Figure 1

As each SAP band is broken down into specific ratings from 1-100 this information can be used as a starting point to interrogate the data to find opportunities. Some of the properties in SAP band D (55-68) will only be one or two SAP points away from reaching band C. This means you can identify properties that may only require minor measures to push them into the higher band. If we look at figure 2 below, we can see that there are nearly 400 properties which will move into band C with just one more SAP point.

Figure 2

The data can then be interrogated a little further to see the recommended measures that could be applied in order to improve the energy efficiency of the properties and get them into band C. The recommended measures can be analysed to locate the measures that achieve the lowest cost per SAP point increase. Figure 3 below shows one of the many available measures in Intelligent Energy.

Figure 3

This recommendation is for Low Energy Lights (LEL). It shows there are over 140 homes which will benefit from a 1 SAP point gain and around 90 properties will benefit from 2 SAP points if 100% low energy lights were installed.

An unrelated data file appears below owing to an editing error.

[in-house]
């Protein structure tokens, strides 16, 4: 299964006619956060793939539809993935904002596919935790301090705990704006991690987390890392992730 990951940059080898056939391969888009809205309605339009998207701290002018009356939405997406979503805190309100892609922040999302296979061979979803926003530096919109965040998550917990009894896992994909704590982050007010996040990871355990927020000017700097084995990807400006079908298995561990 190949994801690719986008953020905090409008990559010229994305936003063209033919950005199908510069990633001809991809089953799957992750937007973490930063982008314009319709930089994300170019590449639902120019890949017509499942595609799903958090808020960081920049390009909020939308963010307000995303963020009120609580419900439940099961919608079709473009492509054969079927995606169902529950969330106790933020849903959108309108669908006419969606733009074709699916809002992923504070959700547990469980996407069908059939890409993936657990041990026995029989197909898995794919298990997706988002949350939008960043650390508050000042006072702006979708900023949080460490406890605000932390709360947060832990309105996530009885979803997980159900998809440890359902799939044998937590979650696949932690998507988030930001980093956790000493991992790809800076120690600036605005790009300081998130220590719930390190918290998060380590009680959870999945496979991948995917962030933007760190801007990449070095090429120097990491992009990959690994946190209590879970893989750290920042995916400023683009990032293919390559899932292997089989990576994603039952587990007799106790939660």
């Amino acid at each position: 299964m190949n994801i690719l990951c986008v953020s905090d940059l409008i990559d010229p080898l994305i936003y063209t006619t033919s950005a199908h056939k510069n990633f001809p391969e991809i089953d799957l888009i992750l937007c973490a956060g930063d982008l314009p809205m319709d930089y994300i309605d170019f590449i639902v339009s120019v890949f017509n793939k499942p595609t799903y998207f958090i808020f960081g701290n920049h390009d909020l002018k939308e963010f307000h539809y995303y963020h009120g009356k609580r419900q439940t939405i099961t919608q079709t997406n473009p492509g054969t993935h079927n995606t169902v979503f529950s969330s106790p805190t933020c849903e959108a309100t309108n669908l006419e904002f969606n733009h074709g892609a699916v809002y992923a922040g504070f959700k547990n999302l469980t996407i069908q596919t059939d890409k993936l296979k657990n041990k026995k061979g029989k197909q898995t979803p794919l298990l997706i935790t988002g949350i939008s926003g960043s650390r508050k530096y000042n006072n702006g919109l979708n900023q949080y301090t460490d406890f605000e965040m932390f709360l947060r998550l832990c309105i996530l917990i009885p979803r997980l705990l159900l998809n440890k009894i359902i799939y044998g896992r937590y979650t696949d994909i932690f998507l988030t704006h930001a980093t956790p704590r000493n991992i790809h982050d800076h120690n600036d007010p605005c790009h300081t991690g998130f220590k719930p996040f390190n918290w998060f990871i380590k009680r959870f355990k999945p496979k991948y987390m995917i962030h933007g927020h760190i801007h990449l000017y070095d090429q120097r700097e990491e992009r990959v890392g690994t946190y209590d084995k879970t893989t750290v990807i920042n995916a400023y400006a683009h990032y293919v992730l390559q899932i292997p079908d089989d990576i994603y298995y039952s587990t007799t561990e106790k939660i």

The chart in figure 4 shows the cost per SAP point for low energy lights. This is the install cost of the recommendation divided by the SAP point change. A lower figure means the measure would be more cost effective in terms of a SAP point improvement. This SAP point change is a cumulative change and assumes that other recommended measures have been installed.

Figure 4 

If you choose to issue low energy bulbs to the tenants of these properties (or you are confident that they already have them and the data is incorrect), you can now export the list of properties, update the data and recalculate within your asset management system. This will take over 200 homes into band C in a cost-effective way.

As another example, the lack of a boiler index number (PCDF index) could mean the SAP rating is several points lower than it could be – just by entering this information you could increase the SAP rating, pushing some properties into a higher SAP band.